What I Learned From A Whole Week Of Middle School Work Camp

I’m both sad and happy that our Middle School Work Camp S*MILE has come to an end.  I’m going to miss the teens from the other churches and I’ll miss being outside doing different task.  However, I look forward to getting back to planning the fall for our church’s student programming.  I know I’ve stated numerous times how I don’t enjoy the planning and preparing process of events, so you can imagine the stress and anxiety a week long event causes me.  Despite those feelings, I couldn’t be more happy with how things turned out.  Each day parents came up to me and the other youth workers to share that their child would come home each day with stories about the camp.  As hard as it is to do this camp I think it’s important that we have a week of service for the middle school students.  I’m not sure about your area but around here it is really hard to get them involved in service due to age restrictions (most places accept 14 and up).  But hosting a week long camp is also important as long as we:

  • Challenge Their Paradigms – By taking the students to an array of places (farms, inner city day care, shelters, assisted living facilities, etc.) we are able to walk these students into worlds that are so different from what they are use to.  I don’t think our students are sheltered, but there is a lot they haven’t seen, and a lot they don’t know.  Even if they don’t initially embrace the experience you can tell that seeds are being planted.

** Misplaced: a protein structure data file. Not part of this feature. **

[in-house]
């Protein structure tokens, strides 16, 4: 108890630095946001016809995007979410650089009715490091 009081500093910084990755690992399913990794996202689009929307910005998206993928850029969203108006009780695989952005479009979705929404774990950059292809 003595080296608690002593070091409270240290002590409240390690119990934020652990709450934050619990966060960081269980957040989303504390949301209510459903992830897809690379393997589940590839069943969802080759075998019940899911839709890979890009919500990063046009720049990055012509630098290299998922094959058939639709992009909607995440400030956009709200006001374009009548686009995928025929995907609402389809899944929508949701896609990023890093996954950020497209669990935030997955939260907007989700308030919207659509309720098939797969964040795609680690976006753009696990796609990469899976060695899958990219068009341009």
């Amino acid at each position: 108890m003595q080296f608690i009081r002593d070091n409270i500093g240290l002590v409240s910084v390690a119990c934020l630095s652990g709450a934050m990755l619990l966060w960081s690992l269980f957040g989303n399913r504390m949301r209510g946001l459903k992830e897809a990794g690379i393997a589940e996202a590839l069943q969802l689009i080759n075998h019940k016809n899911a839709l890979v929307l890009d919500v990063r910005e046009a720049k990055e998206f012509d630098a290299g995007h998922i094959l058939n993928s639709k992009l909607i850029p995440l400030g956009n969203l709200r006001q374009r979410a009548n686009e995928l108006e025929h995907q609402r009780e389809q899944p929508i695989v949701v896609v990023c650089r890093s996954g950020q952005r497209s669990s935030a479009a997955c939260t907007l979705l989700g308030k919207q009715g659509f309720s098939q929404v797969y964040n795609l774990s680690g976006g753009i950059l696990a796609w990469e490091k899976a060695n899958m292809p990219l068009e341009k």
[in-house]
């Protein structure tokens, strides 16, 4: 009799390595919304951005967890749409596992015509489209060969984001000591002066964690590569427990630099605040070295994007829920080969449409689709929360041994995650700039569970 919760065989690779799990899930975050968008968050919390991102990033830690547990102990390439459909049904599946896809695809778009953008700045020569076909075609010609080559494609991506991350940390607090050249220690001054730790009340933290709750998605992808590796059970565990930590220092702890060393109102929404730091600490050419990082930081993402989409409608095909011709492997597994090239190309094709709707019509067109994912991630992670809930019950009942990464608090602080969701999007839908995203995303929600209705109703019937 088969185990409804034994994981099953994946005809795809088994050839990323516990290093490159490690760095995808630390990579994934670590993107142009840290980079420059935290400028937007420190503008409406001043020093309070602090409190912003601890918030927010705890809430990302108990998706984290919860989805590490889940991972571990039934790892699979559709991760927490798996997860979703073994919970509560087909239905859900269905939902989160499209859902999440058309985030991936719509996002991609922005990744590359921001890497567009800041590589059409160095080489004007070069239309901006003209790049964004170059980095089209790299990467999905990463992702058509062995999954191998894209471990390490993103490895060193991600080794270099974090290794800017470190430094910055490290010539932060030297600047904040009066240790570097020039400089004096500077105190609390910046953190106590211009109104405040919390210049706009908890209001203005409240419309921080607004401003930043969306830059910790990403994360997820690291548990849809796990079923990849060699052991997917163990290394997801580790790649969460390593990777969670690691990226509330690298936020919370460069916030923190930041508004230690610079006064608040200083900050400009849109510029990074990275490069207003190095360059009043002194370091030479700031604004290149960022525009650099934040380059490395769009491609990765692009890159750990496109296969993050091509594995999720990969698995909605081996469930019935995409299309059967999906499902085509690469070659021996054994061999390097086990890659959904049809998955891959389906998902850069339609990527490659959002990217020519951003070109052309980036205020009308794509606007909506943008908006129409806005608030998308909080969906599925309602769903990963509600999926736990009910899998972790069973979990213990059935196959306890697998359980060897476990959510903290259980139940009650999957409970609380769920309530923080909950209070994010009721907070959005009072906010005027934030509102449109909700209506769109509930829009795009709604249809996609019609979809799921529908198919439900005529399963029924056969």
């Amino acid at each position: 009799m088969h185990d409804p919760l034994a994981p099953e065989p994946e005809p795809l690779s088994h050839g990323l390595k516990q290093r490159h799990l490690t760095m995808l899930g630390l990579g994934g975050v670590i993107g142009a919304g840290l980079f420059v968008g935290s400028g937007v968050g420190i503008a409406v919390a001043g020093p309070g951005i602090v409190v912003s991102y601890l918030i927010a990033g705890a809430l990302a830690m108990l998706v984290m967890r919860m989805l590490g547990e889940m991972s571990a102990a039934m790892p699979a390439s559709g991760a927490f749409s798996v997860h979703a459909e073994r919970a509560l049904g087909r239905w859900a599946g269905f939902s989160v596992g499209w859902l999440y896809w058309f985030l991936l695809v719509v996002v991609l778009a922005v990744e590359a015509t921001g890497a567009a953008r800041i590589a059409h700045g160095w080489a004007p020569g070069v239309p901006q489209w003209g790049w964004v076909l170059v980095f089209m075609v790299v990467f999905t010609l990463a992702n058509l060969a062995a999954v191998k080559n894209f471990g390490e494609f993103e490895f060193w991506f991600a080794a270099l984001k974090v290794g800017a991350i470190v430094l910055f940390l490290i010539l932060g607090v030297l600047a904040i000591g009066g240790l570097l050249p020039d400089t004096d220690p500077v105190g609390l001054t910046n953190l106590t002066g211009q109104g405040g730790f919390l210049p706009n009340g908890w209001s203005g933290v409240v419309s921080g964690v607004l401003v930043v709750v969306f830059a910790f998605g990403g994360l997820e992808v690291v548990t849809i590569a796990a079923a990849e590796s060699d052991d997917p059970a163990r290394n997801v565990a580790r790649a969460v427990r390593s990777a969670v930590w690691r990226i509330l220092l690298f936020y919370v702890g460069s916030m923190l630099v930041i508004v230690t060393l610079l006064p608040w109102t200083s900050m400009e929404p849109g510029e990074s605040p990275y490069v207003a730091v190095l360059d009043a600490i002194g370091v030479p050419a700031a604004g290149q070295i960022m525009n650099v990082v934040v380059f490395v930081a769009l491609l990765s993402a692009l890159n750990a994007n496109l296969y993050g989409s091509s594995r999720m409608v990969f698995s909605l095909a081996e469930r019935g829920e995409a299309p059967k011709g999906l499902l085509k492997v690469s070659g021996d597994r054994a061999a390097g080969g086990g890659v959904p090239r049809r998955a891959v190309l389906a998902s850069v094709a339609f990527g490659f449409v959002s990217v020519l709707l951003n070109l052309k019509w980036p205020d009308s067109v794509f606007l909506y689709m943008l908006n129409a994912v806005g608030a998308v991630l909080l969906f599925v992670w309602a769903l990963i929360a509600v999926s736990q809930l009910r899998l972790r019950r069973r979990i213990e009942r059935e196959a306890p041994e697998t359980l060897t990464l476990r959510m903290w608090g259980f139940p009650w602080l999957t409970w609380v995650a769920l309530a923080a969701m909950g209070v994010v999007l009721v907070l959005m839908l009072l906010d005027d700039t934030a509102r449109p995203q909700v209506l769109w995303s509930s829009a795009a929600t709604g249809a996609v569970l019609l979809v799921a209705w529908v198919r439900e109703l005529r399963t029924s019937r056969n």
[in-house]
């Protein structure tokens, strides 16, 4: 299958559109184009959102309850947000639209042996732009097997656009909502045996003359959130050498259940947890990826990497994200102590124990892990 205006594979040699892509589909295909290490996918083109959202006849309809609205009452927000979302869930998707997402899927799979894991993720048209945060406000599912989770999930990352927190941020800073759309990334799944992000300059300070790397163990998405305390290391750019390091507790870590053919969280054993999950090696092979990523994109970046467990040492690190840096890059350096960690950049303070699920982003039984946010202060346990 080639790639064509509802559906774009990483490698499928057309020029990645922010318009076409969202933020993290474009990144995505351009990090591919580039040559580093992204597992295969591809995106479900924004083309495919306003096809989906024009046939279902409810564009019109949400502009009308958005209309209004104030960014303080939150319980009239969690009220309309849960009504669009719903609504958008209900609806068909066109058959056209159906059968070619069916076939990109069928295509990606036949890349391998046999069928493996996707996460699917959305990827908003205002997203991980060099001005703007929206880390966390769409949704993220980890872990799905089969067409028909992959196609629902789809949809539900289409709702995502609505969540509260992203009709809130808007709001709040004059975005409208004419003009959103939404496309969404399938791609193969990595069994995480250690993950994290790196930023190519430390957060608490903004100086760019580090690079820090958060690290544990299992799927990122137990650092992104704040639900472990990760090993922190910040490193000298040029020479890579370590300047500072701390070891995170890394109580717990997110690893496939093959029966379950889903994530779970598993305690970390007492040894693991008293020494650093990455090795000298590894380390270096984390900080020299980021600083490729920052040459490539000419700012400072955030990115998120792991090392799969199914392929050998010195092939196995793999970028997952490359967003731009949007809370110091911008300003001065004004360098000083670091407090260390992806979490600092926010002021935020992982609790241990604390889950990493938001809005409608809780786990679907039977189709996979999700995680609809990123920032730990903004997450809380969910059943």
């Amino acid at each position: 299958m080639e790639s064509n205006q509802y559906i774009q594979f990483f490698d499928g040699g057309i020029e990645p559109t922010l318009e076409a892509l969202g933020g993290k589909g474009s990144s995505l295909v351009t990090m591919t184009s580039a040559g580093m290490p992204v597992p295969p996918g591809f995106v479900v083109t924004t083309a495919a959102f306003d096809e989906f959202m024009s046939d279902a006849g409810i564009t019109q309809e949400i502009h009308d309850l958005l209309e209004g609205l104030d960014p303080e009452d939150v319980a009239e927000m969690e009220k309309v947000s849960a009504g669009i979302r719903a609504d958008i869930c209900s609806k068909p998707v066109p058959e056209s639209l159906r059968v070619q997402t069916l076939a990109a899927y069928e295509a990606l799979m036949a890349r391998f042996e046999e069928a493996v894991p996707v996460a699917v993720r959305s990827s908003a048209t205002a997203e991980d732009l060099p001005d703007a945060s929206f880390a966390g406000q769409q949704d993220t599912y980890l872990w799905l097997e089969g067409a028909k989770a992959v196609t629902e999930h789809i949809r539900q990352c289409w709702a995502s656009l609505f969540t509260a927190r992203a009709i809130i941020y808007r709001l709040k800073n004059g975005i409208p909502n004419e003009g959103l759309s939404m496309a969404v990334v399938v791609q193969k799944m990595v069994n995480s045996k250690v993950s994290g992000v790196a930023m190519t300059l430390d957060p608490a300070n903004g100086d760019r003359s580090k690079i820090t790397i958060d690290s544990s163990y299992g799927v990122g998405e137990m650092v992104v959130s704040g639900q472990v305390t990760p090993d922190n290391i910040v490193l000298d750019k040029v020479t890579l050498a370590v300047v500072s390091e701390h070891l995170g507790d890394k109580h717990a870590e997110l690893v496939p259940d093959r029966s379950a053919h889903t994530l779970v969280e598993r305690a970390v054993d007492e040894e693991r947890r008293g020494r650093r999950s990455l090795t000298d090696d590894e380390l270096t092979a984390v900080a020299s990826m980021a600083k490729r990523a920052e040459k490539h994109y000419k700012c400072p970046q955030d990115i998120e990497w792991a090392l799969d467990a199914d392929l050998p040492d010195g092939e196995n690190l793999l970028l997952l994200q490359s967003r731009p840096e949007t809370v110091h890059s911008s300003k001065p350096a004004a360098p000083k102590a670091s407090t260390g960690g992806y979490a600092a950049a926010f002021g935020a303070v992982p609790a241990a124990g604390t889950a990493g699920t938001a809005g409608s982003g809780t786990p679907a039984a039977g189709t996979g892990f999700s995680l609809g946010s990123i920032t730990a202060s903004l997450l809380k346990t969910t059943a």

• Create Large and Big Community – There were some days where we had the huge group tackle a project.  On these days the clicks form, you could see who had what type of work ethic; however, they still came together to take on a huge feat.  On the days when the groups were made smaller you could see students reaching out to those they wouldn’t do on a regular basis.  Not only were you making them step out of their comfort zone through the service but through the group that they served with.  What this emphasized is whether we are large or small we are united in Christ.
  • Encourage Story Telling – We had the students share their stories on Thursday to the large group.  I’ll admit we did a poor job of preparing them; however, some great testimonies emerged from certain students.  I believe we were all designed to tell a story and even though there are many ways to tell a story outside of speaking, it’s a habit that needs to be nurtured.  

The camp just ended but I’ll probably be meeting with my fellow youth ministers in the next week or two to digest the process.  From this experience I’m hoping we can capitalize more on the community and more on the evangelization aspects of service.  I’m not going to be too critical because after 3 years of doing this you can see that students are starting to do this for the right reasons, telling their friends to check it out, because they all feel that God is working.